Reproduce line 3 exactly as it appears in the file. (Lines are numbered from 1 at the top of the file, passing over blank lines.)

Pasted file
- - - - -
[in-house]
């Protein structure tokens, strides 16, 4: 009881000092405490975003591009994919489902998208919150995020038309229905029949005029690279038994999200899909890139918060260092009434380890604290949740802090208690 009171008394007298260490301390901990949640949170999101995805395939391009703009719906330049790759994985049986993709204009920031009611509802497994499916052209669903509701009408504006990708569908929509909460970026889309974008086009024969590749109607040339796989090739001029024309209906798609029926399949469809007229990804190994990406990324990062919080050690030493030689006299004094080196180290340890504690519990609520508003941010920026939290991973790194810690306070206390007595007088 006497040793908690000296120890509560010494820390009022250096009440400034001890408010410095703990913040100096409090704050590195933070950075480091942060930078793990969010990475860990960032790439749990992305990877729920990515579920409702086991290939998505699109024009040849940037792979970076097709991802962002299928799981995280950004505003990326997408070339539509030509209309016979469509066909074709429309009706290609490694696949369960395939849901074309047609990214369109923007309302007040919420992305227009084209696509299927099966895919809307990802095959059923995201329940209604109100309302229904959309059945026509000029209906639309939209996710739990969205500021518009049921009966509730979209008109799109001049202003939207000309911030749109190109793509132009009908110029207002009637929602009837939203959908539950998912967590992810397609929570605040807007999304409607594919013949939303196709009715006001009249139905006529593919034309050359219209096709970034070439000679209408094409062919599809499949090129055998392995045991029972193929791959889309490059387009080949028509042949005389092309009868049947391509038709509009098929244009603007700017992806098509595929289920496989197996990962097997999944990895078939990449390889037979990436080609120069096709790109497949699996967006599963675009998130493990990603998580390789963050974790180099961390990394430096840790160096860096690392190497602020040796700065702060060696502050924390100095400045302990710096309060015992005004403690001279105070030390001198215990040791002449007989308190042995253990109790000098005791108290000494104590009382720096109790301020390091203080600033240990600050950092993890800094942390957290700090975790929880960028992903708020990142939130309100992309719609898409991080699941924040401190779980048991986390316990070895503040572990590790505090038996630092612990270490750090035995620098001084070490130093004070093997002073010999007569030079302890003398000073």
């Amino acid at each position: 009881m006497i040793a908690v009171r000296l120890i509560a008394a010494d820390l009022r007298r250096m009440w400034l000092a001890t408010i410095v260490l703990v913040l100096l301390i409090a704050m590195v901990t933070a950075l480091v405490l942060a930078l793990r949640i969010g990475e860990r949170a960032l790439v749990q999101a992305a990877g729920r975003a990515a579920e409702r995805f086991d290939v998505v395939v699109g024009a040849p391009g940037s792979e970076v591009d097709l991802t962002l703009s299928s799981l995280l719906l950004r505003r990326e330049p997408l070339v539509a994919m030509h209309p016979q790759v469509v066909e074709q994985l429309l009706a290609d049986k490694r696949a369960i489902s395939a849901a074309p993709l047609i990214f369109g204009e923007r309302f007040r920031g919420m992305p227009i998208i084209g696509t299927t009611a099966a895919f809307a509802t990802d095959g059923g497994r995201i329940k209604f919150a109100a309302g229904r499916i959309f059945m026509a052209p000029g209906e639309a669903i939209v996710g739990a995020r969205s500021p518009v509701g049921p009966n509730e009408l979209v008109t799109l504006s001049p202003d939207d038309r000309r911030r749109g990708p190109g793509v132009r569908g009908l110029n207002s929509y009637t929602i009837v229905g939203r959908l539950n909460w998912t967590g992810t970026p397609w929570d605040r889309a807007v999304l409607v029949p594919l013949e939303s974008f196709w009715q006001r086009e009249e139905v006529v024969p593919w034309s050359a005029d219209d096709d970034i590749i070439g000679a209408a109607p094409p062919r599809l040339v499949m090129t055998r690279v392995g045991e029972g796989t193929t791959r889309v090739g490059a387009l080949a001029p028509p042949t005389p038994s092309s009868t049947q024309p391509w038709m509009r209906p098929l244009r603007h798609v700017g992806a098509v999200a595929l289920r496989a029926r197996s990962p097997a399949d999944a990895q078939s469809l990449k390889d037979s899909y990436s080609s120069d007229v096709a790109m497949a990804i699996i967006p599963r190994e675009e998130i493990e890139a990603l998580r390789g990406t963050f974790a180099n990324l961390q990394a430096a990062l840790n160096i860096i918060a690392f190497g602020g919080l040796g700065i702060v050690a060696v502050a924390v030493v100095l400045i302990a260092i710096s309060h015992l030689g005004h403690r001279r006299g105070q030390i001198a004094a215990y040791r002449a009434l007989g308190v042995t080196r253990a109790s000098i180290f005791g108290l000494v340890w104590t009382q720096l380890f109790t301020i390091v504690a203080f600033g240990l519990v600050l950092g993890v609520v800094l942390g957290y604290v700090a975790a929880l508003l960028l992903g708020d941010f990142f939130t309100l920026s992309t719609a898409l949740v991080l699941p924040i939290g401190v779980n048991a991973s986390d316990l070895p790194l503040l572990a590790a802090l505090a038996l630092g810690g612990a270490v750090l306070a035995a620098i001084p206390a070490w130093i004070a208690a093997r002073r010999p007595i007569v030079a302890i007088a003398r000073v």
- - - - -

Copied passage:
């Amino acid at each position: 009881m006497i040793a908690v009171r000296l120890i509560a008394a010494d820390l009022r007298r250096m009440w400034l000092a001890t408010i410095v260490l703990v913040l100096l301390i409090a704050m590195v901990t933070a950075l480091v405490l942060a930078l793990r949640i969010g990475e860990r949170a960032l790439v749990q999101a992305a990877g729920r975003a990515a579920e409702r995805f086991d290939v998505v395939v699109g024009a040849p391009g940037s792979e970076v591009d097709l991802t962002l703009s299928s799981l995280l719906l950004r505003r990326e330049p997408l070339v539509a994919m030509h209309p016979q790759v469509v066909e074709q994985l429309l009706a290609d049986k490694r696949a369960i489902s395939a849901a074309p993709l047609i990214f369109g204009e923007r309302f007040r920031g919420m992305p227009i998208i084209g696509t299927t009611a099966a895919f809307a509802t990802d095959g059923g497994r995201i329940k209604f919150a109100a309302g229904r499916i959309f059945m026509a052209p000029g209906e639309a669903i939209v996710g739990a995020r969205s500021p518009v509701g049921p009966n509730e009408l979209v008109t799109l504006s001049p202003d939207d038309r000309r911030r749109g990708p190109g793509v132009r569908g009908l110029n207002s929509y009637t929602i009837v229905g939203r959908l539950n909460w998912t967590g992810t970026p397609w929570d605040r889309a807007v999304l409607v029949p594919l013949e939303s974008f196709w009715q006001r086009e009249e139905v006529v024969p593919w034309s050359a005029d219209d096709d970034i590749i070439g000679a209408a109607p094409p062919r599809l040339v499949m090129t055998r690279v392995g045991e029972g796989t193929t791959r889309v090739g490059a387009l080949a001029p028509p042949t005389p038994s092309s009868t049947q024309p391509w038709m509009r209906p098929l244009r603007h798609v700017g992806a098509v999200a595929l289920r496989a029926r197996s990962p097997a399949d999944a990895q078939s469809l990449k390889d037979s899909y990436s080609s120069d007229v096709a790109m497949a990804i699996i967006p599963r190994e675009e998130i493990e890139a990603l998580r390789g990406t963050f974790a180099n990324l961390q990394a430096a990062l840790n160096i860096i918060a690392f190497g602020g919080l040796g700065i702060v050690a060696v502050a924390v030493v100095l400045i302990a260092i710096s309060h015992l030689g005004h403690r001279r006299g105070q030390i001198a004094a215990y040791r002449a009434l007989g308190v042995t080196r253990a109790s000098i180290f005791g108290l000494v340890w104590t009382q720096l380890f109790t301020i390091v504690a203080f600033g240990l519990v600050l950092g993890v609520v800094l942390g957290y604290v700090a975790a929880l508003l960028l992903g708020d941010f990142f939130t309100l920026s992309t719609a898409l949740v991080l699941p924040i939290g401190v779980n048991a991973s986390d316990l070895p790194l503040l572990a590790a802090l505090a038996l630092g810690g612990a270490v750090l306070a035995a620098i001084p206390a070490w130093i004070a208690a093997r002073r010999p007595i007569v030079a302890i007088a003398r000073v």